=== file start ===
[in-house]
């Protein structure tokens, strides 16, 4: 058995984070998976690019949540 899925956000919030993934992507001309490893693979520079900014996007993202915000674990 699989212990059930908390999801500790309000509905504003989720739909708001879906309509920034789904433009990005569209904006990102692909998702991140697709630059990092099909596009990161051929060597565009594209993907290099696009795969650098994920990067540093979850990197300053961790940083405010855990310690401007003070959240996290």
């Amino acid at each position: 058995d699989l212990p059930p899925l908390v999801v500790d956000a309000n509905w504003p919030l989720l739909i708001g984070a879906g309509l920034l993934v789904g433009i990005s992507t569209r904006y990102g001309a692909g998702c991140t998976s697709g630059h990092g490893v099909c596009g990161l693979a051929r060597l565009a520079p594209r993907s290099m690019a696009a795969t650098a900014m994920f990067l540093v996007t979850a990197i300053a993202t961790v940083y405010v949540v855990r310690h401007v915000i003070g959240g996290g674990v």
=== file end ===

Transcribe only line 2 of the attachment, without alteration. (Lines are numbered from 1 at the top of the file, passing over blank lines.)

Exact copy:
């Protein structure tokens, strides 16, 4: 058995984070998976690019949540 899925956000919030993934992507001309490893693979520079900014996007993202915000674990 699989212990059930908390999801500790309000509905504003989720739909708001879906309509920034789904433009990005569209904006990102692909998702991140697709630059990092099909596009990161051929060597565009594209993907290099696009795969650098994920990067540093979850990197300053961790940083405010855990310690401007003070959240996290």